Most unusual are the $845 R3 speakers. Styled like larger columns—from pictures, you would expect them to stand at least four feet tall—they have a 4" paper midrange at the top, with a 1" dome tweeter below it. A side-firing 5" woofer handles the bass, augmented by a 2.5" port in the bottom front of the speaker. (Front ports enable placement of speakers closer to walls.) The back panel has a single pair of 5-way binding posts; the contrasting plinth has threaded recesses for spike feet.
The test drive happened to coincide with a home invasion by a team of plasterers and painters, the outcome of a summit meeting with my mate over living in a perpetual remodel. I’ve had to swallow my perfectionist do-it-yourself pride and admit that even if I can do everything myself—and better than anyone else—I can’t do it within any reasonable time frame. So my main system went into hibernation, draped in plastic sheeting, and the Rega system got set up in the small back bedroom that serves as my office—actually an appropriate space for it, considering the domestic environments likely to house it. Most folks outside North America live in much smaller spaces than we do.
Truthfully, I wasn’t expecting much from the R3s, and I was pleasantly surprised to discover that not only do they not have British mini-monitor syndrome (excessively lean bass), they actually have amazingly good bass, with excellent pitch definition. Imaging was also a surprise. With the R3s about six feet apart, and a foot off the wall, I was able to sit ten feet away and get a pretty good sense of dimensionality from a big range of recordings—including a few LPs. I have an old Rega Planar 2 turntable, with a Sumiko Blue Point high-output moving-coil cartridge. My vinyl days are long behind me, but I hooked it up to see how it sounded, and found the results delightful, especially with high-quality recordings like some of Mobile Fidelity’s remasters. The Brio 3 can do justice to vinyl, boding well not only for old-school music fans, but for the new generation just discovering the format.
A tad astringent when first powered up, the Rega system needed a lengthy warm up before it began to really breathe. Strunz & Farah’s Americas [Mesa] didn’t begin to feel articulate and dynamic until about 20 minutes in, but then the system began to open up. Physically modest, the Rega system has a sonic signature that seems bigger, like a shadow cast late in the day. While I couldn’t push it into the “red zone” without needing to dial back the volume, it did well at moderate to moderately loud levels—perfectly adequate for a small room. The dynamic interplay of the two guitarists was fascinating, with plenty of inner detail, and the rhythmic drive of their backing percussionists was compelling.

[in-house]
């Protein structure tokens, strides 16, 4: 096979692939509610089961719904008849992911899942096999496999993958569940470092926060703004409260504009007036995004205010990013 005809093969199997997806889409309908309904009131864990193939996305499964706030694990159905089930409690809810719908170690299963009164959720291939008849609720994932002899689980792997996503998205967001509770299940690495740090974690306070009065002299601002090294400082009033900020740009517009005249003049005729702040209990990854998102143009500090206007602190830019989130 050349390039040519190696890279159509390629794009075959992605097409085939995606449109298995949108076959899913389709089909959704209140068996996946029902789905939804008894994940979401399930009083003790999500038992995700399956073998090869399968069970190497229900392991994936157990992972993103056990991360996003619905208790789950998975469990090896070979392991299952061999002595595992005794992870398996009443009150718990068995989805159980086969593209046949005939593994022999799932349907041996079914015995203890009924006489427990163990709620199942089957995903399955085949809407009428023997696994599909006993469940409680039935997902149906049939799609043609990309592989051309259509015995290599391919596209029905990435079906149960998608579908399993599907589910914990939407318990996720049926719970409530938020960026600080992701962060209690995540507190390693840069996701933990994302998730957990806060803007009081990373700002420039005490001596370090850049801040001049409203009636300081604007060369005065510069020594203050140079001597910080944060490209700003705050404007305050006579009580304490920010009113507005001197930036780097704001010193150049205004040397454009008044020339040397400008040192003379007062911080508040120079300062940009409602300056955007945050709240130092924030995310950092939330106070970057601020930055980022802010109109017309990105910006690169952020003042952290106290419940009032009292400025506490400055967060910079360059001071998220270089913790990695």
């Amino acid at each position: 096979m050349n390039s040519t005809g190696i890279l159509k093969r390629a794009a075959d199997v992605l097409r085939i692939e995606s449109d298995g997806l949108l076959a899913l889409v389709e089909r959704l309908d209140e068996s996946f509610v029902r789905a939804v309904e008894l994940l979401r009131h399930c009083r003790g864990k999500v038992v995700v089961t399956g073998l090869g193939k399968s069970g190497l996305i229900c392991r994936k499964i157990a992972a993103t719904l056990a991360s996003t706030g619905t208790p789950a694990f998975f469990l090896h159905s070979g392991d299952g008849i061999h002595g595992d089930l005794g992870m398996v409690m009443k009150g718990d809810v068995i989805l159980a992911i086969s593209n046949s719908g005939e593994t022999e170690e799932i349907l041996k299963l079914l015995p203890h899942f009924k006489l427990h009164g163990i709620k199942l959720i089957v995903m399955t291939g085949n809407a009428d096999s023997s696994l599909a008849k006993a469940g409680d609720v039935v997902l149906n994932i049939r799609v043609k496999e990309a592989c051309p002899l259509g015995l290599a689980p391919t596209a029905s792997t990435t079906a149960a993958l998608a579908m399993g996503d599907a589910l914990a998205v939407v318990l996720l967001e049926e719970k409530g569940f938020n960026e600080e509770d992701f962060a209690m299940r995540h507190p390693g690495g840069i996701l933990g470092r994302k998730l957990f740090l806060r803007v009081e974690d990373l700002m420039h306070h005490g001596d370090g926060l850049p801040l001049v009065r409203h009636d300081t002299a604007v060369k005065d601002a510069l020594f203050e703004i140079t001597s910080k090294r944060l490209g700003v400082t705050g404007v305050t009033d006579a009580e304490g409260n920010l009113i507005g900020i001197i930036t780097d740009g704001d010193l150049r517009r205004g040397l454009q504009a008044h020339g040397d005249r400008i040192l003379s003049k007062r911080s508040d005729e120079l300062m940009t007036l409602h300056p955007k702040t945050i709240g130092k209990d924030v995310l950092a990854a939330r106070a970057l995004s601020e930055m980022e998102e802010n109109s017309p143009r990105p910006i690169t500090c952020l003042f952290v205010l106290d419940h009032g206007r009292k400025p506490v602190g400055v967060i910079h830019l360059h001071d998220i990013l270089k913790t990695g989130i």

Junior Brown’s bass-baritone had plenty of heft in “Darlin’ I’ll Do Anything You Say,” from Semi Crazy [MCG/Curb], but I couldn’t crank the volume up loud enough to really meld with “Surf Medley,” his instrumental tour de force. That was also the case with the Dixie Chicks. “Landslide” on Home [Monument] was a vocal delight, the Chicks’ voices a perfect combination of individual differentiation and group harmonizing, but songs that demand to be played really loud, like “Tonight The Heartache’s on Me,” from Dixie Chicks [Monument], got too screechy to be enjoyable. But that may have been expecting too much; hard-driving, bassheavy rock, pop, and country aren’t really suitable for small systems in small rooms.
Other, less dynamically demanding material was totally enjoyable— for example, check out Kitty Margolis’ wry cover of the Pink Floyd classic “Money,” on Left Coast Live [Mad Kat]. Her smoky contralto floated over Scott Steed’s jazzy, urbane bass lines. The ability of these little speakers to articulate and define low-frequency instrumentals was really quite amazing, provided I didn’t try to push them out of their comfort zone.
What was most impressive was the R3’s talent for defining the essential character of singers and instruments. In the operatic aria “Ebben? No andro fontano” from Catalani’s La Wally, from Diva! A Soprano at the Movies [Silva America], Lesley Garrett hits all the right notes but somehow manages to render the piece an academic exercise. By contrast, Renée Fleming’s version on By Request [Decca] infuses it with heartbreaking emotion made all the more potent by her rich honey-toned voice and superior mastery of musical nuance.
The fact that this is evident from a pair of lightweight loudspeakers says much about their potential. The Rega R3 isn’t a loudspeaker for everyone. It certainly won’t perform optimally at filling large rooms with heavy rock or symphonic music. Anyone trying to do that will be disappointed. Those whose tastes run toward chamber music, light jazz, bluegrass, and acoustic country tunes will derive a great deal of enjoyment from the R3, especially if it’s set up in a bedroom or study. It’s a stealthy playback solution for polite recordings in small spaces.